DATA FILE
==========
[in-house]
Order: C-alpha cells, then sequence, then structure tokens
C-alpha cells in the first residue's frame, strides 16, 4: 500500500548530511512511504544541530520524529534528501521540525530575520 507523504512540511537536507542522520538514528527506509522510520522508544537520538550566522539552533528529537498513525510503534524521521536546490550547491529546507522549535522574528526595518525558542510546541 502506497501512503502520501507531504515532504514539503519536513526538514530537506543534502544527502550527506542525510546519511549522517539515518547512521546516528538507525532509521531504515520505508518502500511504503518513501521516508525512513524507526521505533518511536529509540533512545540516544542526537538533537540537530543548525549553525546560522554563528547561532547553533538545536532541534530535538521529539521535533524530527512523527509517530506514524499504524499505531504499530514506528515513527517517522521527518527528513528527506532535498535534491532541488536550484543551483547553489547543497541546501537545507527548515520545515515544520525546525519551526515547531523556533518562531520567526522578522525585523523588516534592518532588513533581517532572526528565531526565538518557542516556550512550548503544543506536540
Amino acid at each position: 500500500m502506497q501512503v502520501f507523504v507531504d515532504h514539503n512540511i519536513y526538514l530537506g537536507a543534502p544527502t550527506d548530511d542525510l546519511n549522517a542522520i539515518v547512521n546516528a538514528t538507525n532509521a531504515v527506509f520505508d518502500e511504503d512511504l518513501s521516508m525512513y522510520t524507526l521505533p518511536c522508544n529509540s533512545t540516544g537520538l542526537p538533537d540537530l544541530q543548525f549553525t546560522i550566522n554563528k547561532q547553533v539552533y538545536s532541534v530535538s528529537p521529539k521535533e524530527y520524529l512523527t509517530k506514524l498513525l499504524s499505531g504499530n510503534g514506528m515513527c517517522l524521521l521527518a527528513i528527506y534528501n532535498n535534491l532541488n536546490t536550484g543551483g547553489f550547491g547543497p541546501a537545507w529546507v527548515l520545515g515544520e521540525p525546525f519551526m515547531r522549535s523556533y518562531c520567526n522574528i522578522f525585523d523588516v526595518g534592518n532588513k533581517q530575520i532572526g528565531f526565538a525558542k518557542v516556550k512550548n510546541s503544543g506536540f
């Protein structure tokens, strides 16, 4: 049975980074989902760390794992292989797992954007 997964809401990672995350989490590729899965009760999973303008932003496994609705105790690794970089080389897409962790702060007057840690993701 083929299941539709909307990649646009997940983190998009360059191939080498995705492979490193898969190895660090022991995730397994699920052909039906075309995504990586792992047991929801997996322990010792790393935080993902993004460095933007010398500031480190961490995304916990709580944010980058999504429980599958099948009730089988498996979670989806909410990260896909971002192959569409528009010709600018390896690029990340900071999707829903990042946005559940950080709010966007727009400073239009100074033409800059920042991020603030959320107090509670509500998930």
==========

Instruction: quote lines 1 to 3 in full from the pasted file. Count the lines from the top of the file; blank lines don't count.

[in-house]
Order: C-alpha cells, then sequence, then structure tokens
C-alpha cells in the first residue's frame, strides 16, 4: 500500500548530511512511504544541530520524529534528501521540525530575520 507523504512540511537536507542522520538514528527506509522510520522508544537520538550566522539552533528529537498513525510503534524521521536546490550547491529546507522549535522574528526595518525558542510546541 502506497501512503502520501507531504515532504514539503519536513526538514530537506543534502544527502550527506542525510546519511549522517539515518547512521546516528538507525532509521531504515520505508518502500511504503518513501521516508525512513524507526521505533518511536529509540533512545540516544542526537538533537540537530543548525549553525546560522554563528547561532547553533538545536532541534530535538521529539521535533524530527512523527509517530506514524499504524499505531504499530514506528515513527517517522521527518527528513528527506532535498535534491532541488536550484543551483547553489547543497541546501537545507527548515520545515515544520525546525519551526515547531523556533518562531520567526522578522525585523523588516534592518532588513533581517532572526528565531526565538518557542516556550512550548503544543506536540